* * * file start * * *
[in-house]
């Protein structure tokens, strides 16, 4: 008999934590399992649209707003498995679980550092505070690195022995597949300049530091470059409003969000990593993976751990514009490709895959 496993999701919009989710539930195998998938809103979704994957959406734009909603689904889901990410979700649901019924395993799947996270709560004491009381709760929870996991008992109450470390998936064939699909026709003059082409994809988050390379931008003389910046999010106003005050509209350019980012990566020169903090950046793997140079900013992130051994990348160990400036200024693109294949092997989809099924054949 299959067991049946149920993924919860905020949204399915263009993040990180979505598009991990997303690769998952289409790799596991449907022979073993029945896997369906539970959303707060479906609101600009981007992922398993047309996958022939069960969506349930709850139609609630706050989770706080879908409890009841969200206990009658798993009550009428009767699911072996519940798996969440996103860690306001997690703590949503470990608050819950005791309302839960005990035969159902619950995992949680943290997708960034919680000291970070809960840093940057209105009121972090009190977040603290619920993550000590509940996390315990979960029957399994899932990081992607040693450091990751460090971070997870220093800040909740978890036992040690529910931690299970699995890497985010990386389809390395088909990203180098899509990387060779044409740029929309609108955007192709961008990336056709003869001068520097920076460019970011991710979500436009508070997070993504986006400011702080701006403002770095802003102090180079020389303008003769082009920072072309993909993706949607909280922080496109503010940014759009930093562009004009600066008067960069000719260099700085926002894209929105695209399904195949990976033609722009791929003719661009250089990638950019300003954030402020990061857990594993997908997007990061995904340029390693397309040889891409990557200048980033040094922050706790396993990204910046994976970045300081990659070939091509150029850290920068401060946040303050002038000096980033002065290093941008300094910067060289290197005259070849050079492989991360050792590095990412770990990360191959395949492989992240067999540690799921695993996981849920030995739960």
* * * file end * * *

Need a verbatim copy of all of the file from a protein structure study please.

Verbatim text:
[in-house]
């Protein structure tokens, strides 16, 4: 008999934590399992649209707003498995679980550092505070690195022995597949300049530091470059409003969000990593993976751990514009490709895959 496993999701919009989710539930195998998938809103979704994957959406734009909603689904889901990410979700649901019924395993799947996270709560004491009381709760929870996991008992109450470390998936064939699909026709003059082409994809988050390379931008003389910046999010106003005050509209350019980012990566020169903090950046793997140079900013992130051994990348160990400036200024693109294949092997989809099924054949 299959067991049946149920993924919860905020949204399915263009993040990180979505598009991990997303690769998952289409790799596991449907022979073993029945896997369906539970959303707060479906609101600009981007992922398993047309996958022939069960969506349930709850139609609630706050989770706080879908409890009841969200206990009658798993009550009428009767699911072996519940798996969440996103860690306001997690703590949503470990608050819950005791309302839960005990035969159902619950995992949680943290997708960034919680000291970070809960840093940057209105009121972090009190977040603290619920993550000590509940996390315990979960029957399994899932990081992607040693450091990751460090971070997870220093800040909740978890036992040690529910931690299970699995890497985010990386389809390395088909990203180098899509990387060779044409740029929309609108955007192709961008990336056709003869001068520097920076460019970011991710979500436009508070997070993504986006400011702080701006403002770095802003102090180079020389303008003769082009920072072309993909993706949607909280922080496109503010940014759009930093562009004009600066008067960069000719260099700085926002894209929105695209399904195949990976033609722009791929003719661009250089990638950019300003954030402020990061857990594993997908997007990061995904340029390693397309040889891409990557200048980033040094922050706790396993990204910046994976970045300081990659070939091509150029850290920068401060946040303050002038000096980033002065290093941008300094910067060289290197005259070849050079492989991360050792590095990412770990990360191959395949492989992240067999540690799921695993996981849920030995739960």